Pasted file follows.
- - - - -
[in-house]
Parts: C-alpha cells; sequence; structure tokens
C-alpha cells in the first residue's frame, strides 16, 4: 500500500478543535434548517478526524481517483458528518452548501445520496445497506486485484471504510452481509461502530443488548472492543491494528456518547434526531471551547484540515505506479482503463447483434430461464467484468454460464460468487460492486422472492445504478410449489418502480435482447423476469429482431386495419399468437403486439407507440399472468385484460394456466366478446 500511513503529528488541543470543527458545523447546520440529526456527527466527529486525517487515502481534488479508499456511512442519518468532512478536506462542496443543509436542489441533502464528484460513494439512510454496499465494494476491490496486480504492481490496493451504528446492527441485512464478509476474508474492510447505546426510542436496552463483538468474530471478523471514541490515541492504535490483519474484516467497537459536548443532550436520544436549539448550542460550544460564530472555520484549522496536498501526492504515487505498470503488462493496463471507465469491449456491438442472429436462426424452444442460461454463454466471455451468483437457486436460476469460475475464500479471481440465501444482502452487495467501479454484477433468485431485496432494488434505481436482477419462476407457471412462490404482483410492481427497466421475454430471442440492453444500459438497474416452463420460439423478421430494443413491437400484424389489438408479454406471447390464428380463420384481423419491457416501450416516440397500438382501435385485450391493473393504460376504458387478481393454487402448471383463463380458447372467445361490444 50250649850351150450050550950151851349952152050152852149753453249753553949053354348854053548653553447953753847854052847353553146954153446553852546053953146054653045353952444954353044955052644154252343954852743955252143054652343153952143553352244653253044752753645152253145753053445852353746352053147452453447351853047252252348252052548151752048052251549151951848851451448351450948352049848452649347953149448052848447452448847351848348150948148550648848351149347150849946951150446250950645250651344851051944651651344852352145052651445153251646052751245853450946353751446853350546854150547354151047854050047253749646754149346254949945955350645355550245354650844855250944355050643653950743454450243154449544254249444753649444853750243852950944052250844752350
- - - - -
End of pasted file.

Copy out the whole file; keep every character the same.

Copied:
[in-house]
Parts: C-alpha cells; sequence; structure tokens
C-alpha cells in the first residue's frame, strides 16, 4: 500500500478543535434548517478526524481517483458528518452548501445520496445497506486485484471504510452481509461502530443488548472492543491494528456518547434526531471551547484540515505506479482503463447483434430461464467484468454460464460468487460492486422472492445504478410449489418502480435482447423476469429482431386495419399468437403486439407507440399472468385484460394456466366478446 500511513503529528488541543470543527458545523447546520440529526456527527466527529486525517487515502481534488479508499456511512442519518468532512478536506462542496443543509436542489441533502464528484460513494439512510454496499465494494476491490496486480504492481490496493451504528446492527441485512464478509476474508474492510447505546426510542436496552463483538468474530471478523471514541490515541492504535490483519474484516467497537459536548443532550436520544436549539448550542460550544460564530472555520484549522496536498501526492504515487505498470503488462493496463471507465469491449456491438442472429436462426424452444442460461454463454466471455451468483437457486436460476469460475475464500479471481440465501444482502452487495467501479454484477433468485431485496432494488434505481436482477419462476407457471412462490404482483410492481427497466421475454430471442440492453444500459438497474416452463420460439423478421430494443413491437400484424389489438408479454406471447390464428380463420384481423419491457416501450416516440397500438382501435385485450391493473393504460376504458387478481393454487402448471383463463380458447372467445361490444 50250649850351150450050550950151851349952152050152852149753453249753553949053354348854053548653553447953753847854052847353553146954153446553852546053953146054653045353952444954353044955052644154252343954852743955252143054652343153952143553352244653253044752753645152253145753053445852353746352053147452453447351853047252252348252052548151752048052251549151951848851451448351450948352049848452649347953149448052848447452448847351848348150948148550648848351149347150849946951150446250950645250651344851051944651651344852352145052651445153251646052751245853450946353751446853350546854150547354151047854050047253749646754149346254949945955350645355550245354650844855250944355050643653950743454450243154449544254249444753649444853750243852950944052250844752350